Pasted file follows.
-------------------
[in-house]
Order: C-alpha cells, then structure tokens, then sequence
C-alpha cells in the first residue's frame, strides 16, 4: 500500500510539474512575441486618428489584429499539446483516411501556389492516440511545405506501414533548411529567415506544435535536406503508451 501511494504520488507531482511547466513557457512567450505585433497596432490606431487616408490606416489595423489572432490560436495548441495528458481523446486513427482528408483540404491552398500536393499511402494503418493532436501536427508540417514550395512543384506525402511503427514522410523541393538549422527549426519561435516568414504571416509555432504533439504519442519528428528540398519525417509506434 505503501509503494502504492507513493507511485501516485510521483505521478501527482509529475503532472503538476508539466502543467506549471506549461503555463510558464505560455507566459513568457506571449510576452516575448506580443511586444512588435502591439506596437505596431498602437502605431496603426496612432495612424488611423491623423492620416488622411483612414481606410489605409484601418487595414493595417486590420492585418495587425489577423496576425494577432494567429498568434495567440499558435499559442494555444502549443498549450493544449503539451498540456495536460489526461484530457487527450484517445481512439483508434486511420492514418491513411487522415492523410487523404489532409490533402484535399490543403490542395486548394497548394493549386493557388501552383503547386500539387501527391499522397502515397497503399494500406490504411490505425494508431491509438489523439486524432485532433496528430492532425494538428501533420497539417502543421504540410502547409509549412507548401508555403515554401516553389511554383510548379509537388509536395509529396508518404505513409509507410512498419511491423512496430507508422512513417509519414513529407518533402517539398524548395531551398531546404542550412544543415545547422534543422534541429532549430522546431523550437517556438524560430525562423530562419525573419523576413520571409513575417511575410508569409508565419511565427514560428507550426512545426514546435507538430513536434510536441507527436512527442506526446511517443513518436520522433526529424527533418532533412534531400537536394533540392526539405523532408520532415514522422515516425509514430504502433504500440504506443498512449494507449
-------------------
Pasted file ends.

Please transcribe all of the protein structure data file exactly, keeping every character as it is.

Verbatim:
[in-house]
Order: C-alpha cells, then structure tokens, then sequence
C-alpha cells in the first residue's frame, strides 16, 4: 500500500510539474512575441486618428489584429499539446483516411501556389492516440511545405506501414533548411529567415506544435535536406503508451 501511494504520488507531482511547466513557457512567450505585433497596432490606431487616408490606416489595423489572432490560436495548441495528458481523446486513427482528408483540404491552398500536393499511402494503418493532436501536427508540417514550395512543384506525402511503427514522410523541393538549422527549426519561435516568414504571416509555432504533439504519442519528428528540398519525417509506434 505503501509503494502504492507513493507511485501516485510521483505521478501527482509529475503532472503538476508539466502543467506549471506549461503555463510558464505560455507566459513568457506571449510576452516575448506580443511586444512588435502591439506596437505596431498602437502605431496603426496612432495612424488611423491623423492620416488622411483612414481606410489605409484601418487595414493595417486590420492585418495587425489577423496576425494577432494567429498568434495567440499558435499559442494555444502549443498549450493544449503539451498540456495536460489526461484530457487527450484517445481512439483508434486511420492514418491513411487522415492523410487523404489532409490533402484535399490543403490542395486548394497548394493549386493557388501552383503547386500539387501527391499522397502515397497503399494500406490504411490505425494508431491509438489523439486524432485532433496528430492532425494538428501533420497539417502543421504540410502547409509549412507548401508555403515554401516553389511554383510548379509537388509536395509529396508518404505513409509507410512498419511491423512496430507508422512513417509519414513529407518533402517539398524548395531551398531546404542550412544543415545547422534543422534541429532549430522546431523550437517556438524560430525562423530562419525573419523576413520571409513575417511575410508569409508565419511565427514560428507550426512545426514546435507538430513536434510536441507527436512527442506526446511517443513518436520522433526529424527533418532533412534531400537536394533540392526539405523532408520532415514522422515516425509514430504502433504500440504506443498512449494507449